Well, if our starting point is just to help capital ride out a crisis, then - as someone may have once said - capitalism can always survive its crises by making the working class pay for them. Such a starting point is contrary to our interests, which is to ensure that we are not made to pay for a crisis that we did nothing to create. And the trouble with these interventions is that they do, all too often, come down to making us pay for their crisis. For example: contrary to what this nitwit claims, the US isn't just 'lending' some money to the nice bankers so that they can get our economy working again. Not even the establishment US newspapers try to sell that line. The US has bought up a lot of toxic debt, and - even on optimistic assumptions about future US economic growth (not shared by the better pro-capitalist economists) - American taxpayers are unlikely to see a lot of that money again. It is indeed just bailing out the banks, with no reciprocity and only minimal accountability. When critics, many of them well-placed to comment on the topic, pointed out the many flaws in the proposals, they were told that there would be a severe systemic meltdown and that there was no time for all this partisan squabbling - it was a lie, but then urgency is the currency of all ransom notes. Pay up, or else. Similarly, most of the money given to Northern Rock will never be seen again. The government may make a small profit compared to the much-diminished purchase price, (again, this depends on one being bullish about the prospects for the UK and global economy), but it won't make up for the lost billions. And what the government actually retained from Bradford and Bingley consisted of risky buy-to-let mortgages, so it is possible that the treasury will make a loss on this. It has effectively privatised the solid branch banking and savings infrastructure that Santander was eager to have and socialised the component that relates to a contracting market (buy-to-let).

This - the fact that we are in fact being made to pay for a capitalist crisis, and this is only the beginning - arguably loses some of its significance if you think that the alternative is economic catastrophe. However, so far the evidence is that these policies are having precious little impact on the crisis. In this connection, I am glad to see that Socialist Worker makes a point this week of stating that this isn't just a crisis of the global financial markets (you would think this would be obvious, but...). The truth is that the fundamentals of the problem are not in the financial system, whose bubbles are symptomatic of a deeper malaise. This is something we ought to be particularly senstitive to, since it is a mainstay of the right-wing media that the crisis resulted from poor people over-reaching, taking out irresponsible loans etc., when in fact there would have been a crisis much earlier had they not done so. In the most liberalised economies, governments have attempted to stall or reverse a chronic decline in the rate of return on investment by breaking union power, driving up currency values and relying on the strength of the financial sector. But the effect of driving down wages is to reduce effective demand unless someone offers people loans they can't pay back. So, as Ann Pettifor pointed out in her prescient 2006 book The Coming First World Debt Crisis (2006, you might remember, is the year I started warning you all of impending doom), the result has been to produce both a massive expansion in corporate and household debt (I provide some stats here; and also a very large national debt, since there is a smaller manufacturing base to produce and export goods (at considerable disadvantage due to the strong currency). And in case you were wondering why Iceland is so much in the news, the reason is that until recently it was lauded as a major success story because of its liberalisation measures. In the course of this success, it built up corporate and household debt equal to 300% of GDP. And it replicated the macro-economic patterns of all the liberalising societies: property bubble, increased consumption with decreased savings, massive credit expansion, soaring current account deficits and a big national debt. Why did they do that? For the same reason everyone else did: it was the prescribed method for restoring profitability and dynamism to a failing economy. Throwing money at this failing system, while leaving its essentials intact, is manifestly not the solution that we need.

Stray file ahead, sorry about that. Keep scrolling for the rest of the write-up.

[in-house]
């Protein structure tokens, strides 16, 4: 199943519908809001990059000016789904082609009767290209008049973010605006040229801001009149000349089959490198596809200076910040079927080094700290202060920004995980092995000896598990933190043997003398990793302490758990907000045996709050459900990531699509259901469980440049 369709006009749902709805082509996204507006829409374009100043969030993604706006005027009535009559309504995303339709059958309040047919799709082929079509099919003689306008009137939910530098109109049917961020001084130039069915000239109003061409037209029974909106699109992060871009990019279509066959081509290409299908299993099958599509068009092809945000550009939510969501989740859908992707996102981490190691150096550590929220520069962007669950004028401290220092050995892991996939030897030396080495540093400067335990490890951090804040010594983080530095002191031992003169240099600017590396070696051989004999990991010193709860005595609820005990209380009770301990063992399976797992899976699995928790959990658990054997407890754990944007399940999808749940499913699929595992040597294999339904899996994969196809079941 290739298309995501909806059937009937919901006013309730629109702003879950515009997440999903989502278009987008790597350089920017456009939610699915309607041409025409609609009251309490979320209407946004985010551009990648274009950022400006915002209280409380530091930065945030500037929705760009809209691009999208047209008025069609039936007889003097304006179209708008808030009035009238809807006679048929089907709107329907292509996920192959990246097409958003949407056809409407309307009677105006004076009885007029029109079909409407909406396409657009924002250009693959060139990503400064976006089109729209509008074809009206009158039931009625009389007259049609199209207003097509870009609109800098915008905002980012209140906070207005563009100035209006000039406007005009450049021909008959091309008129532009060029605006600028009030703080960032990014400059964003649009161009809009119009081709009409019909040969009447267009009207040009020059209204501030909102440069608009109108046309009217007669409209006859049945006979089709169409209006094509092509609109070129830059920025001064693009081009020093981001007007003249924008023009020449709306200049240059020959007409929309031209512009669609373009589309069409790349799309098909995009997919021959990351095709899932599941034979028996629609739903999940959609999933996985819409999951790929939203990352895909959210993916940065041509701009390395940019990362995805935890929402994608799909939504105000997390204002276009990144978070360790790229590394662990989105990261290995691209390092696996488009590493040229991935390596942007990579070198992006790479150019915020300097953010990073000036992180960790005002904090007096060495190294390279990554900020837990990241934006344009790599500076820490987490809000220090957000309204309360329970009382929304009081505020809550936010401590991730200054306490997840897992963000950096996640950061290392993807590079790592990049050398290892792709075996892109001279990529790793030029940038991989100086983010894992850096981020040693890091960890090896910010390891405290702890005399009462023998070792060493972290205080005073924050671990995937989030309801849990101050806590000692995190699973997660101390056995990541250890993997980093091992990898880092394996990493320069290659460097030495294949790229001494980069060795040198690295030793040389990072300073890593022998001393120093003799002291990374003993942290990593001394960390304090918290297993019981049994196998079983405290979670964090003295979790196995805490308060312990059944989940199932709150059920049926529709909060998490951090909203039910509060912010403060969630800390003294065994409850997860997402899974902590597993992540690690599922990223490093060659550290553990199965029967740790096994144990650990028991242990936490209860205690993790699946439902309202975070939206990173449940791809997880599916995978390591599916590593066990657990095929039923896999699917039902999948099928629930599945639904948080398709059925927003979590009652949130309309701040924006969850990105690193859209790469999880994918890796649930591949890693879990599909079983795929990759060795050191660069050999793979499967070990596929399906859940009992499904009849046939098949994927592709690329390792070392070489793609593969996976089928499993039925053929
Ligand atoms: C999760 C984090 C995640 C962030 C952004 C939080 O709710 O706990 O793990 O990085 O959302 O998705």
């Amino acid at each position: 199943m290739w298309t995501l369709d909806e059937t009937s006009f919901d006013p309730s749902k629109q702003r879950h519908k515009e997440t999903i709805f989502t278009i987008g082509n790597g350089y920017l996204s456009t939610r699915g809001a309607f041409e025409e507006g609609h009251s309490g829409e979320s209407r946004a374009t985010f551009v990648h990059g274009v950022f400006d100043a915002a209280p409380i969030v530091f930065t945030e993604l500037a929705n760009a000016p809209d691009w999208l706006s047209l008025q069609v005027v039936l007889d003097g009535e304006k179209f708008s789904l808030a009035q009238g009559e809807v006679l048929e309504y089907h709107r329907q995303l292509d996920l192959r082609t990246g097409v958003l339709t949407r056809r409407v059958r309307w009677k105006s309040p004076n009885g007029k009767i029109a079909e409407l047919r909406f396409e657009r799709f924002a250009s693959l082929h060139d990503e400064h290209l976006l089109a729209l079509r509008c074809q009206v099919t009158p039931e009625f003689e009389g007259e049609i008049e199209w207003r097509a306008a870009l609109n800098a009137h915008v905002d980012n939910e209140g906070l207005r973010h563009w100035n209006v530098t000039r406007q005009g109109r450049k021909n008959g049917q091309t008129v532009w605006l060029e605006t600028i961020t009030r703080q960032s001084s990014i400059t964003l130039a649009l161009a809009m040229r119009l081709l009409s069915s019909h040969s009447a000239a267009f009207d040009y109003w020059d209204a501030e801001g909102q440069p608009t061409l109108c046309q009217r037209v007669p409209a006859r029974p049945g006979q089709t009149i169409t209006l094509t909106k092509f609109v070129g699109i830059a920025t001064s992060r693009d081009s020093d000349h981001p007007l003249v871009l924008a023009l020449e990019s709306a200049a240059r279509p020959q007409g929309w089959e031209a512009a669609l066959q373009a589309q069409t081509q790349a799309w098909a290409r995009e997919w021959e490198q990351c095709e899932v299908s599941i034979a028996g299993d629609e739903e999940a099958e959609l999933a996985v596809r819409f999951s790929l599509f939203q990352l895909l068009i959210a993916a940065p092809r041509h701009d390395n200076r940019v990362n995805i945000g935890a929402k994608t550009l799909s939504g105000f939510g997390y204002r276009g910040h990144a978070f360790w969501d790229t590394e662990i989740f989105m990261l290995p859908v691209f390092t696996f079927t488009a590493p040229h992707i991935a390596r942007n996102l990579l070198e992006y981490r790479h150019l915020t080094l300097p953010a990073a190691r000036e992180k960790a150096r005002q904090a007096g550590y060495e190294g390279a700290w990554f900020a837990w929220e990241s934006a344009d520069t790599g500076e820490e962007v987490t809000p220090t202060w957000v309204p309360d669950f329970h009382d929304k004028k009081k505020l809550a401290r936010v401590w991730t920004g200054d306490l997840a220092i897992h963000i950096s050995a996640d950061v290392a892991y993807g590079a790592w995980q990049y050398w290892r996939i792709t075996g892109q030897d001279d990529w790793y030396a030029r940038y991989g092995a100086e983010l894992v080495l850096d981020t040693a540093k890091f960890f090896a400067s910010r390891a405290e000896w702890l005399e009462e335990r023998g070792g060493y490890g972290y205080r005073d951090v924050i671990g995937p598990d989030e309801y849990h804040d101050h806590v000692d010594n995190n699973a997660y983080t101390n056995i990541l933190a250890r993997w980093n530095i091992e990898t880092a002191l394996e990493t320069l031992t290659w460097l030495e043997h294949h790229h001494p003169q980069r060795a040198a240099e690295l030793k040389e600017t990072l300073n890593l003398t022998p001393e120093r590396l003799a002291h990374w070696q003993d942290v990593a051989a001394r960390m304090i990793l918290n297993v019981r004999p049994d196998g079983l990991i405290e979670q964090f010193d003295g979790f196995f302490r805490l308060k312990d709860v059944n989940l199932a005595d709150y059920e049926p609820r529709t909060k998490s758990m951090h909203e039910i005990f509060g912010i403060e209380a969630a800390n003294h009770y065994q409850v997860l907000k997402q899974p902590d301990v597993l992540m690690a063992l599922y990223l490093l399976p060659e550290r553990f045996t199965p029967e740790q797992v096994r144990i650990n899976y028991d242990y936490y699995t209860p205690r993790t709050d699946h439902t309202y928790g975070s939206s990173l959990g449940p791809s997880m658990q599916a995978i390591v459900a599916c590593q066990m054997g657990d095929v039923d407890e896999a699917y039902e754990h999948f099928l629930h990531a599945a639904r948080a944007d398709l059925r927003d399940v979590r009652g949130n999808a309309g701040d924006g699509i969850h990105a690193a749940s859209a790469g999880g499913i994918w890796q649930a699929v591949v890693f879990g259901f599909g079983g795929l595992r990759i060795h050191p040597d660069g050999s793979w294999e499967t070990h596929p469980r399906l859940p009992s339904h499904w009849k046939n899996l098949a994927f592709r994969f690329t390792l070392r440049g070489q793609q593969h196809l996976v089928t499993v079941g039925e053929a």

By the way, here is a thought - A Modest Proposal, if you will - if we really want to bring 'stability' to the system at all costs, there is one thing I can absolutely ascertain will do it: bring back slavery. That would restore profitability in a jiffy. Contrary to what your economics text books may tell you, 'free labour' is by no means a better bet for capital. 'Free labour' can argue about the terms of its exploitation, and may quit any particular assignation more or less as it chooses (notwithstanding the obvious economic compulsion). Slave labour just is the perfect human commodity, since it does exactly what it says on the tin without being permitted to argue back or withdraw cooperation. Historically, (and contrary to some accounts), it has been far more profitable than 'free labour'. And if you're worried that it will offend the sanctity of free markets and free trade, think again: provided you're willing to understand slaves as a unique kind of commodity, you will understand that their price is set by market forces and that their trade can provide the basis for a whole dynamic sector of the world economy on its own. Imagine the speculative bubbles that would grow on the back of that sucker: trillions of dollars. The system would be in rude health in no time. Oh, there are downsides, of course, but focusing on those is exactly the kind of purism that makes people turn off politics. Frankly, some of us are trying to offer positive solutions, and some people just want to carp from the sidelines. It's very disheartening. Etc.